Option Three – Find someone with a 3d printer and have them make a print for me.  I would of course pay them for this service.

Well option one is a no go situation for the present time.  Option three will not work,  as I do not know anyone well enough to inquire about having them make a print for me.

So Option Two it is.

The TechShop choice is much harder for me as I would have to show up at one of their locations in the bay area with file in hand and then get all signed in to talk with someone about how the whole process works within  their structure.  Way to much work for a little part.

So I went with Shapways and Ponoko.  I signed up and was ready to go, almost…. Well as in all things technical there is a file incompatibility problem with using Sketch-Up and 3D printing together.  I now needed to convert my model to a .STL  format.  I did my research and got a free version of a product that claimed the conversion was easy to do.  I did the conversion and loaded my model up to be priced and approved.

Well again I hit an issue.  As it happens my model is not “Water-tight” and has to many holes and the model is to small to print on either of the services.  I could see no holes in my model and did not understand how to fix this problem.  As in all things internet I started on my quest to accomplish my goal of getting a model printed.  Now I found myself researching and learning how to make a model water-tight.  It is a fun adventure and learned a lot that will be very useful in future designs with Sketch-up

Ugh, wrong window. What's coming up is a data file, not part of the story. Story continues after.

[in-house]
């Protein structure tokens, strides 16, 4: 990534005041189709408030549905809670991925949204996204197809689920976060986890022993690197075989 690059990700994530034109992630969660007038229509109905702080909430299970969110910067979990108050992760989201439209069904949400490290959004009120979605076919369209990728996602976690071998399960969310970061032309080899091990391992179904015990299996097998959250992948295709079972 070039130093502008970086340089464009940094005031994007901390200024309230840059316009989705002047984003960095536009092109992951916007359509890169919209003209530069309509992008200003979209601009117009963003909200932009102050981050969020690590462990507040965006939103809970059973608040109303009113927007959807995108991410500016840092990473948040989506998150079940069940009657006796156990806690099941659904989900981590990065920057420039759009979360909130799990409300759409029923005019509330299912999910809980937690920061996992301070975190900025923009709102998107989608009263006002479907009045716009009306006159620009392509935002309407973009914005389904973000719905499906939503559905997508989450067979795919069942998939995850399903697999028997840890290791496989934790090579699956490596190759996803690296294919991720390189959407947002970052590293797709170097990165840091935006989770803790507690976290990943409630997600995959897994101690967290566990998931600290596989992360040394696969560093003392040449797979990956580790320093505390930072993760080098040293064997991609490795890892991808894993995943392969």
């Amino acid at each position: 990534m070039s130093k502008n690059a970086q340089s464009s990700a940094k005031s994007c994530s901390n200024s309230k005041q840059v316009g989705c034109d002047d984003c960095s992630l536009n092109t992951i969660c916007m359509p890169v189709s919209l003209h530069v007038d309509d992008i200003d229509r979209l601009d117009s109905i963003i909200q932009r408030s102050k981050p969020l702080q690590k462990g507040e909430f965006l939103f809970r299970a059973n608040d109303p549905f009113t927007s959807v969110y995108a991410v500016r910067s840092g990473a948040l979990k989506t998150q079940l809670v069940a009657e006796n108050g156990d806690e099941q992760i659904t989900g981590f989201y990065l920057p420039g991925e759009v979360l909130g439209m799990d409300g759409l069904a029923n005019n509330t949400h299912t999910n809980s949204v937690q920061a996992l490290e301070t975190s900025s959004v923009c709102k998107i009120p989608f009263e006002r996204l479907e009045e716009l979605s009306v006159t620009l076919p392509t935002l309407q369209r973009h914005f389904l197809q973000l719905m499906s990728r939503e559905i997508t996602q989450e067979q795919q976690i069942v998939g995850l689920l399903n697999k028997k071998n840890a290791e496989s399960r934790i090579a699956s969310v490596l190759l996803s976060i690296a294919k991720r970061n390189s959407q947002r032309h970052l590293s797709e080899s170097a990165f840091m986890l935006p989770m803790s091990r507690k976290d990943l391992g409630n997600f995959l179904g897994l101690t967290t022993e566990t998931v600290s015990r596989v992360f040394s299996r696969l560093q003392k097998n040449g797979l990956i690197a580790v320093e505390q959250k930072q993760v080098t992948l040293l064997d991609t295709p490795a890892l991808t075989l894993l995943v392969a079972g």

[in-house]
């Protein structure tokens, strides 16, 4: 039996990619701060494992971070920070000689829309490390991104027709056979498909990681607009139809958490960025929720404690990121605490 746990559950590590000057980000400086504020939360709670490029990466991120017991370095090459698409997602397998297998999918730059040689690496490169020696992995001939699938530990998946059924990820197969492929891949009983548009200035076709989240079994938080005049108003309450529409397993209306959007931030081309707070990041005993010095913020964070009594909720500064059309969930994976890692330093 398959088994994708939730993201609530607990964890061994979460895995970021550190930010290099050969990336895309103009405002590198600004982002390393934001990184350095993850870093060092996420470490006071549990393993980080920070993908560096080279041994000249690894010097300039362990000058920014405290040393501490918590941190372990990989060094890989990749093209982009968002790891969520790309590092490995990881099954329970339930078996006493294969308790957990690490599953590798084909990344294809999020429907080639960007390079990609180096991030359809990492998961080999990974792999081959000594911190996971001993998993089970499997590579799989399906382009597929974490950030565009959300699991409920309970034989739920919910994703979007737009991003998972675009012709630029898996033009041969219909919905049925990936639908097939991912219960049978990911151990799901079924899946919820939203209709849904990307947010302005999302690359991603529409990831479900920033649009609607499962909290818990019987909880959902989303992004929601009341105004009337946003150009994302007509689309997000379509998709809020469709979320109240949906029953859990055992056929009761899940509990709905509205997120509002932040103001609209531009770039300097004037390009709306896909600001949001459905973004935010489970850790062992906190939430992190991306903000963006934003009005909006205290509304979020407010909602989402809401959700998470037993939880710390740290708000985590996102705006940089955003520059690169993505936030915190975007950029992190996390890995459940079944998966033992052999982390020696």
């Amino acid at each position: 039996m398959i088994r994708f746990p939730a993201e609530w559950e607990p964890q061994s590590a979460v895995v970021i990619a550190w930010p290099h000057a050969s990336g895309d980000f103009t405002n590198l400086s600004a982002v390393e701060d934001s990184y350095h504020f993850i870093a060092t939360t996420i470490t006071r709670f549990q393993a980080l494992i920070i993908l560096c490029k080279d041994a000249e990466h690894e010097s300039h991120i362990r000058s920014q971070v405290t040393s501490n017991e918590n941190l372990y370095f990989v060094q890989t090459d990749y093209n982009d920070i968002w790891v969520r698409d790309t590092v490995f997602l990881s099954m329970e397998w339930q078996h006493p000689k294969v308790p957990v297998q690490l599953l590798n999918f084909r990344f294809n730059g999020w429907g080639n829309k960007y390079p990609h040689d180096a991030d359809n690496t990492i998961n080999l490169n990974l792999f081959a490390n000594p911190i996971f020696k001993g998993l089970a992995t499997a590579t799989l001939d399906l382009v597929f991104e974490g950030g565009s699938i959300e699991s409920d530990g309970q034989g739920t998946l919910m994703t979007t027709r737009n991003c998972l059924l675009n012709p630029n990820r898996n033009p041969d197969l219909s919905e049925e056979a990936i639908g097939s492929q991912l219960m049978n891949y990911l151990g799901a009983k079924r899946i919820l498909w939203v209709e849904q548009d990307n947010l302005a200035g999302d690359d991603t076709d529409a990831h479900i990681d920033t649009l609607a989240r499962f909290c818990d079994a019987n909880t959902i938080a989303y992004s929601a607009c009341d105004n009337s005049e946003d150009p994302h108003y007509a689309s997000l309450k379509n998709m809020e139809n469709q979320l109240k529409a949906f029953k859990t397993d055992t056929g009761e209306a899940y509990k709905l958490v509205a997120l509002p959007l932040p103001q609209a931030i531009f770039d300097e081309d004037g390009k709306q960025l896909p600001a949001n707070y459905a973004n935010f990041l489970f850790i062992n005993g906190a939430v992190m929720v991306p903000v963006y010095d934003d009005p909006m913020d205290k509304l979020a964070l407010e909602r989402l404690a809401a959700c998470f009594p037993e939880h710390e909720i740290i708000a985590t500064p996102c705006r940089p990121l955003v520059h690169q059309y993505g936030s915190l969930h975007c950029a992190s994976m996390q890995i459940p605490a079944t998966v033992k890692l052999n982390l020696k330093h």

DS18B20 – ground connectors now complete August 15, 2012

Posted by rik94566 in 1-wire, DS18B20, One-wire, Sensor Hub, Stainless Steel Temp Probe.
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Ground connectors completed and tested

I am getting closer to getting 20 probes ready to test.  Everything is just about in place to make a run at it.  So stay tuned we are getting close now…….


Posted by rik94566 in aquaponics, arduino, DIY aquaponics, sensor.
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I learned a few weeks ago that I was selected to present at the World Wide Aquaponics Conference September 21 to 23 of this year.  Here are the details if interested:

Aquaponics & Arduino —  The WHAT – The HOW — and into the FUTURE – In this workshop attendee’s will gain a understand of the arduino platform and how custom aquaponic automated solutions can be build on any scale.


–  Know what an arduino is
–  Understand the concept of open source
–  Touch and feel the sensors that are used in a aquaponic system
–  Demystify the use of technology in aquaponics
–  Gain understanding of what the future in aquaponics can and will look like